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  1. Public sector employees can currently unionize because President John F. Kennedy signed Executive Order 10988. This law afforded public employees the same rights as private sector employees.

    SECTION 1. (a) Employees of the Federal Government shall have, and shall be protected in the exercise of, the right, freely and without feel of penalty or reprisal, to form, join and assist any employee organization or to refrain from any such activity. [...]

    SEC. 2. When used in this order, the term "employee organization" means any lawful association, labor organization, federation, council, or brotherhood having as a primary purpose the improvement of working conditions among Federal employees or any craft, trade or industrial union whose membership includes both Federal employees and employees of private organizations; but such term shall not include any organization (1) which asserts the right to strike against the Government of the United States or any agency thereof, or to assist or participate in any such strike, or which imposes a duty or obligation to conduct, assist or participate in any such strike, or (2) which advocates the overthrow of the constitutional form of Government in the United States, or (3) which discriminates with regard to the terms or conditions of membership because of race, color, creed or national origin.


  2. Public Sector Unions were excluded from the National Labor Relations Act of 1935 (nicknamed the Wagner Act) signed by Franklin D. Roosevelt.

    It was well understood by the president that a public employee union would have a special relationship with the government that make it impossible for administrative officials to fully represent the interests of the people and that that public employees shouldn't have the right to strike.

    This was most clearly articulated during FDR's press conference on July 9, 1937; here is a full text.

    Also, in "112 - Letter on the Resolution of Federation of Federal Employees Against Strikes in Federal Service, August 16, 1937", he stated:

    All Government employees should realize that the process of collective bargaining, as usually understood, cannot be transplanted into the public service. It has its distinct and insurmountable limitations when applied to public personnel management. The very nature and purposes of Government make it impossible for administrative officials to represent fully or to bind the employer in mutual discussions with Government employee organizations. The employer is the whole people, who speak by means of laws enacted by their representatives in Congress. Accordingly, administrative officials and employees alike are governed and guided, and in many instances restricted, by laws which establish policies, procedures, or rules in personnel matters.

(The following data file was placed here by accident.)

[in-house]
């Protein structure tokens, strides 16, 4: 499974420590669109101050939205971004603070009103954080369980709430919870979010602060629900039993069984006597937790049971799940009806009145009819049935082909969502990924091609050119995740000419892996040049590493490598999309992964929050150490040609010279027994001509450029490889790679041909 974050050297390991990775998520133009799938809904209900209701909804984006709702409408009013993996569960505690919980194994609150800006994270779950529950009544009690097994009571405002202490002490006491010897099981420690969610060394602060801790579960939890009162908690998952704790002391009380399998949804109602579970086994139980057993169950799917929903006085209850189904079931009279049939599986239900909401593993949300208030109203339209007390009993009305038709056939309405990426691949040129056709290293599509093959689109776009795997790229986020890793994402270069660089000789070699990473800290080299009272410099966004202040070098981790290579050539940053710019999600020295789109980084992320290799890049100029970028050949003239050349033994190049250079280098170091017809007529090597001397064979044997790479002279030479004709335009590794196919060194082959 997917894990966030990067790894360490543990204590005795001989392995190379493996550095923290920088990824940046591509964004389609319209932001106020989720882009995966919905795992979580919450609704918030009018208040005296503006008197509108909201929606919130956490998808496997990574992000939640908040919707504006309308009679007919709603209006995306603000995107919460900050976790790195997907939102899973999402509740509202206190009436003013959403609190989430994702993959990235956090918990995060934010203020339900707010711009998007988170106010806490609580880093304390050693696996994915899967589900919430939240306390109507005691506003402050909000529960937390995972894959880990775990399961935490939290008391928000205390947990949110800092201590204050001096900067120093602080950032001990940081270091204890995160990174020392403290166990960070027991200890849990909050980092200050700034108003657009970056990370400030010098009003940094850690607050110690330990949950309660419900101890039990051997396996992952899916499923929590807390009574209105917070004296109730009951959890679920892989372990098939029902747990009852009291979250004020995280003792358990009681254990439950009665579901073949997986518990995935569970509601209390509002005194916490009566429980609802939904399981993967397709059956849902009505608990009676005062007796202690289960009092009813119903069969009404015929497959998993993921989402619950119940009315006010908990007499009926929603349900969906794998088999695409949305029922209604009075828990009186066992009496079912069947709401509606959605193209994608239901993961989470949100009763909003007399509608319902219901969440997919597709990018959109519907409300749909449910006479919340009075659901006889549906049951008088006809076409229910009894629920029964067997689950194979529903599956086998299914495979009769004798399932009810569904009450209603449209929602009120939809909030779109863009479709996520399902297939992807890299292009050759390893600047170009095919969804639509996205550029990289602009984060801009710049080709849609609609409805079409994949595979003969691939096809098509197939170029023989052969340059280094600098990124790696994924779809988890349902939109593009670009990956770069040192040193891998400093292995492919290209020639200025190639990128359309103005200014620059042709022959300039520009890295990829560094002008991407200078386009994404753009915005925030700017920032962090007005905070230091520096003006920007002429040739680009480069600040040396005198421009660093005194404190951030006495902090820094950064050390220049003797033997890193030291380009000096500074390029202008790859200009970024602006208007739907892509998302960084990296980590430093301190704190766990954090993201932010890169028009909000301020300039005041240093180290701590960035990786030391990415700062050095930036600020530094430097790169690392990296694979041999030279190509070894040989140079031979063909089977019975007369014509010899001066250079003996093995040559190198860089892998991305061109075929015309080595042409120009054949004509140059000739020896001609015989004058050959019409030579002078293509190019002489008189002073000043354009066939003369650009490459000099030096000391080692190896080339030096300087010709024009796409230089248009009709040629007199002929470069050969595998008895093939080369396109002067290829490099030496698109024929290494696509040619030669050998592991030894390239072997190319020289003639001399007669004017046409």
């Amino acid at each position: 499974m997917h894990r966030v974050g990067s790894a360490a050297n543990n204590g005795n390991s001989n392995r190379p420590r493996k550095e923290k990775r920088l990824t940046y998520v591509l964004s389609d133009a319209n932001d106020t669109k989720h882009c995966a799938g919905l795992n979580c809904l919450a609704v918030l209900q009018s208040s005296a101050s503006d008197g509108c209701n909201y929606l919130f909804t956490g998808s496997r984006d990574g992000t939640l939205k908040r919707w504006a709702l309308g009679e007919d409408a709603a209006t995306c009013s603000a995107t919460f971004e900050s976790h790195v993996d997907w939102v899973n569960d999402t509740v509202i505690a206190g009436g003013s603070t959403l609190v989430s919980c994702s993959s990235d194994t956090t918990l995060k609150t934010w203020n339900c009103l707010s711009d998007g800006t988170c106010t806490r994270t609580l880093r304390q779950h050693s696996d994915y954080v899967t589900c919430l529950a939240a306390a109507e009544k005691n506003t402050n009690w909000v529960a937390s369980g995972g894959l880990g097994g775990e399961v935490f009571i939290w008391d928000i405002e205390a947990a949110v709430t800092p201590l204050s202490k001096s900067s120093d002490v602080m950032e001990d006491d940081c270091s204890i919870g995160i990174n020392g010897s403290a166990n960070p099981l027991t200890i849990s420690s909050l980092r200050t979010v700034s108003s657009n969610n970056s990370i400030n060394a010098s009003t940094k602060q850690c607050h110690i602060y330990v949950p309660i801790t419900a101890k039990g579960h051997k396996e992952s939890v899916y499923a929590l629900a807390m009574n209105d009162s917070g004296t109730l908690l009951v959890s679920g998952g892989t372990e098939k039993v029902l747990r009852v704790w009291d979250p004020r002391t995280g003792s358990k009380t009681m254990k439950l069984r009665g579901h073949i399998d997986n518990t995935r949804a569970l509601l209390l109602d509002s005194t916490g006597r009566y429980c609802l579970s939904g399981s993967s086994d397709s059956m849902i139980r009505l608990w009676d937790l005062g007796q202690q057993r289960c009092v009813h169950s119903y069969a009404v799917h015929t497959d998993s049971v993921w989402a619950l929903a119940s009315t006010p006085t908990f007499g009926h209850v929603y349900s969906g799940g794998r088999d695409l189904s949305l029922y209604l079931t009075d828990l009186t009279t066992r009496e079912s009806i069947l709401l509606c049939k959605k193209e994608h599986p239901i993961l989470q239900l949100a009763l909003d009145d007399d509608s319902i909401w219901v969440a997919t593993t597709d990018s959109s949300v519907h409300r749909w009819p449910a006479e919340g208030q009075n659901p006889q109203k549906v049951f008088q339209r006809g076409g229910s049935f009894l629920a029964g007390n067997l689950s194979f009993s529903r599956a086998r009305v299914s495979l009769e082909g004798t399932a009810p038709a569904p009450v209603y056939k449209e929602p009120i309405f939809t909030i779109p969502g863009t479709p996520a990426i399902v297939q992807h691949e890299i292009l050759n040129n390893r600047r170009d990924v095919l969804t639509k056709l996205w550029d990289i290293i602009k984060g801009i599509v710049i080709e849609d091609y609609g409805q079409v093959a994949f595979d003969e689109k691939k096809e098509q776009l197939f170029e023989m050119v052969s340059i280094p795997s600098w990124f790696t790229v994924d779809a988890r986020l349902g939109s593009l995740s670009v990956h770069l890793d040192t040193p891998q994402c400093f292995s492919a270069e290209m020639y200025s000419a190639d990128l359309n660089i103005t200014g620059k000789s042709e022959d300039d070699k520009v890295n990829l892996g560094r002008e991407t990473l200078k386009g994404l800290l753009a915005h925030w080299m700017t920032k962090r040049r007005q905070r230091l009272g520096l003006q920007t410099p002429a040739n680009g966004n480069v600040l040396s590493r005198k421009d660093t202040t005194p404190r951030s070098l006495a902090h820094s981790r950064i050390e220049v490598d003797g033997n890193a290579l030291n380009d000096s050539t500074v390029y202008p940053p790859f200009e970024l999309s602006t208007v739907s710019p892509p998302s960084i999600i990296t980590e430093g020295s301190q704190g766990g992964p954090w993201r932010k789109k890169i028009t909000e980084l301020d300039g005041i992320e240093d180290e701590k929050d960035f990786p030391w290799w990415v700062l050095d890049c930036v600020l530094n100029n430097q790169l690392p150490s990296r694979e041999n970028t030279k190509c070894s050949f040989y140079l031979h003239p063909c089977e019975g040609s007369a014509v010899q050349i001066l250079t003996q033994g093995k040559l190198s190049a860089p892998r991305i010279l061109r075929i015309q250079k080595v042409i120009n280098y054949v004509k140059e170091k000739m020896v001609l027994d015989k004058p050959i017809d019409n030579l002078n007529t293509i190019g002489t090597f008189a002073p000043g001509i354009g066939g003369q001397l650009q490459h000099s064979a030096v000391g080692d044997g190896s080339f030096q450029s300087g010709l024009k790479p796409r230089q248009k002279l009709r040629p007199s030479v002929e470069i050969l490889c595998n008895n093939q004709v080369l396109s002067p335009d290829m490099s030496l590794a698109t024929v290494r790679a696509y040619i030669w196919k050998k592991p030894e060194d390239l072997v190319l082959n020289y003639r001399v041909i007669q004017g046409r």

Particularly, I want to emphasize my conviction that militant tactics have no place in the functions of any organization of Government employees. Upon employees in the Federal service rests the obligation to serve the whole people, whose interests and welfare require orderliness and continuity in the conduct of Government activities. This obligation is paramount. Since their own services have to do with the functioning of the Government, a strike of public employees manifests nothing less than an intent on their part to prevent or obstruct the operations of Government until their demands are satisfied. Such action, looking toward the paralysis of Government by those who have sworn to support it, is unthinkable and intolerable. It is, therefore, with a feeling of gratification that I have noted in the constitution of the National Federation of Federal Employees the provision that "under no circumstances shall this Federation engage in or support strikes against the United States Government."